Temperature is an important factor in corrosion by fresh water. Thus storage tanks for hot water are subject to the most severe corrosion. Those most commonly affected are the galvanized steel tanks, which are economical and under favourable conditions of service with certain types of water do give satisfactory performance. However, in many localities the corrosion of galvanized steel tanks is a serious problem and much study bas been directed toward finding a solution. Hot water tanks should be operated at as low a temperature as is feasible (no more than 150°F) because it has been found that service life can be extended threefold in some localities when the temperature is decreased from 170 to 150°F. Copper piping should be kept out of a galvanized tank and for a distance of several feet adjacent to it. The use of large-capacity external (side arm) heaters, which are turned off when not required, have been found to produce less corrosion than small, thermostatically controlled immersion heaters. In any specific case of corrosion the problem can only be resolved by considering the combined effect of the two basic factors: characteristics of the water, and the design and resultant conditions of operation of the system.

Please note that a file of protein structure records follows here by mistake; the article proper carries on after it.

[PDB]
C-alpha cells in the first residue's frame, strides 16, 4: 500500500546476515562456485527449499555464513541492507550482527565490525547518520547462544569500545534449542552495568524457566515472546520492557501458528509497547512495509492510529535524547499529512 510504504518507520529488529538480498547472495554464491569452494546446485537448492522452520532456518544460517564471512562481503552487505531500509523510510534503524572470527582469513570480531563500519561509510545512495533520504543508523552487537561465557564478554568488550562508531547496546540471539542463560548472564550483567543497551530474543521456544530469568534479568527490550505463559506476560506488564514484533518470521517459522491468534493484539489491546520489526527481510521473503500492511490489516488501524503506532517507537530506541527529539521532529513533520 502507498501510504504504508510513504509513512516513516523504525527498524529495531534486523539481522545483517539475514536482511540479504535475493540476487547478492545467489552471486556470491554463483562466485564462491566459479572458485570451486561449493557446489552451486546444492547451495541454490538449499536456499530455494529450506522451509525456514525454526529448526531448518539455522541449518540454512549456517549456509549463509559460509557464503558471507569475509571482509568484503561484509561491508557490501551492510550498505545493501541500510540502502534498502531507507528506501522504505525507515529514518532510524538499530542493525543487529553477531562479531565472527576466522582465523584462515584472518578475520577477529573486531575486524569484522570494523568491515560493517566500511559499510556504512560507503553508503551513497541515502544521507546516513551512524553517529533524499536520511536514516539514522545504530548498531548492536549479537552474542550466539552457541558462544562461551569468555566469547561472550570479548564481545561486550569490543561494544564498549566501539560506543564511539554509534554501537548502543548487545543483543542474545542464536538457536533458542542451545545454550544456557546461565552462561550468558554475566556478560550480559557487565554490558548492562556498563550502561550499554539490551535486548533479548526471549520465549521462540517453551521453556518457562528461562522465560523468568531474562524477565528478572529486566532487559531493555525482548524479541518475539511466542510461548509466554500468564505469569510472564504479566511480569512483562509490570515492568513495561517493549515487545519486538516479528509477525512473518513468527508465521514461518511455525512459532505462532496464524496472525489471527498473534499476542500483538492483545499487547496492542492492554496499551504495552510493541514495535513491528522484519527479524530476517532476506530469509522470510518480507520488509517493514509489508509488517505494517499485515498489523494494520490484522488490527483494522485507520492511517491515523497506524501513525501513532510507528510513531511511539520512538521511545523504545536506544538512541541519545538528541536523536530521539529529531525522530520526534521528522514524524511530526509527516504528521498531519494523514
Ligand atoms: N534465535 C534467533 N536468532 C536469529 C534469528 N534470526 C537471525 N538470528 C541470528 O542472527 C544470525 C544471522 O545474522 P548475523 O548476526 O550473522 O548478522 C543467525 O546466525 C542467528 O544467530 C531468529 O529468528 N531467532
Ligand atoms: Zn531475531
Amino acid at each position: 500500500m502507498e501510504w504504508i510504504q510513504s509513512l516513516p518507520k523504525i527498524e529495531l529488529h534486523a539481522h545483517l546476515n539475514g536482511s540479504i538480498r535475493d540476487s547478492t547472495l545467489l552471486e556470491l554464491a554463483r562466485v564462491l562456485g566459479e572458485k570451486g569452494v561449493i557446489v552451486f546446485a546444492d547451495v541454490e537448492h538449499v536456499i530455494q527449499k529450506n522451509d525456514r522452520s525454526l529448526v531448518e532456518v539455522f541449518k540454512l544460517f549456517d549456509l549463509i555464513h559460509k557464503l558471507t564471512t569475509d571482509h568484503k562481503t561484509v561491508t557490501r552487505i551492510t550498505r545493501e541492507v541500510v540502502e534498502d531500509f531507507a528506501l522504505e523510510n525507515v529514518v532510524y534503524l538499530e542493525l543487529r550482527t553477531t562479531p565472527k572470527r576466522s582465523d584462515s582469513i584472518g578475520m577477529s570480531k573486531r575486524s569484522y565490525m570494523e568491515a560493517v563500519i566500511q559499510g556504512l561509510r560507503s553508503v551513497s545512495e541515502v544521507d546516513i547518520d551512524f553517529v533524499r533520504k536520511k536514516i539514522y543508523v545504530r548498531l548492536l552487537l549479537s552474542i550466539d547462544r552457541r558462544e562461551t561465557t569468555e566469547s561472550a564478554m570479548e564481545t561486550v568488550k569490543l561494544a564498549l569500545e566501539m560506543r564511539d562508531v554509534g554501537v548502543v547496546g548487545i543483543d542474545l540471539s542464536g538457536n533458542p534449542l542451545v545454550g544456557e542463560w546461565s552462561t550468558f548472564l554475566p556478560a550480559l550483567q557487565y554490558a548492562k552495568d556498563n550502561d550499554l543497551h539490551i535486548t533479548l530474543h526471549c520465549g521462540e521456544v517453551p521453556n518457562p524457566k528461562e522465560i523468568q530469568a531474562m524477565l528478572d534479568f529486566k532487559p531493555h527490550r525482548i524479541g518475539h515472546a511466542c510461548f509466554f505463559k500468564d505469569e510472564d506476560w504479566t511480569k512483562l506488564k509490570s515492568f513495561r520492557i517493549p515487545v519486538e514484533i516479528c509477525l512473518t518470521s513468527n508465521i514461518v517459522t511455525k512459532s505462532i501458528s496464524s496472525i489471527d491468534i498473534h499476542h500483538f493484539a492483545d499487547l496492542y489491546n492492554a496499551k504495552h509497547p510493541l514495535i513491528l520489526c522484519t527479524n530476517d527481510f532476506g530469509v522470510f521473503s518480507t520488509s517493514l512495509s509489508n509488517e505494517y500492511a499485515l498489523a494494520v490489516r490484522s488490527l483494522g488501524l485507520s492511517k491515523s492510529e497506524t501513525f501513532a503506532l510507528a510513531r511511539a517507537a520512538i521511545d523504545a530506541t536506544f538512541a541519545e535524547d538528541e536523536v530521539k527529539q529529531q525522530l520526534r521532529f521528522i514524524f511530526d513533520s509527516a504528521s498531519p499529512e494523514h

The use of corrosion-resistant materials such as copper does not always guarantee that the system will be free from corrosion. There are instances where water containing dissolved carbon dioxide, under certain conditions of service, have caused severe corrosion of copper tubing. Soft waters which are slightly acidic (low pH) can also attack copper. This further emphasizes the fact that every material will perform well only when the conditions for its service are favourable and that these conditions are specific and different for each material. This is one reason why the mixing of different materials in one system can lead to trouble because of the introduction of a possible weak "link" in addition to the problem of the interaction of dissimilar materials which may cause galvanic corrosion.

Metals Buried in the Ground

Some metal components of a building may be buried in the soil, as are piles and service piping for water and sewage. From the standpoint of metallic corrosion soil conditions vary a great deal because of the variety of soils that can be encountered. Particularly severe corrosion problems can sometimes arise as a result of the presence of certain soil bacteria. These are usually found in clay soils or muds at the bottoms of certain rivers and lakes. Engineers should be constantly on the lookout for such conditions because damage by corrosion to buried metals may not be detected until it is too late to apply remedial action, and replacement of the components may be expensive if not impossible. Cathodic protection by means of an imposed electric current, combined with the use of asphalt coatings, is usually the best method of protecting metals buried in the ground when potentially corrosive conditions exist. Care should be taken to avoid the use of materials for backfilling which may contain corrosive chemicals.

Designers of buildings can, by keeping in mind the principles involved in metallic corrosion, do much to ensure that metals will always be used under favourable conditions. Large savings to building owners and to the country as a whole are possible through improved design and selection.

Date Published: 1961-08-01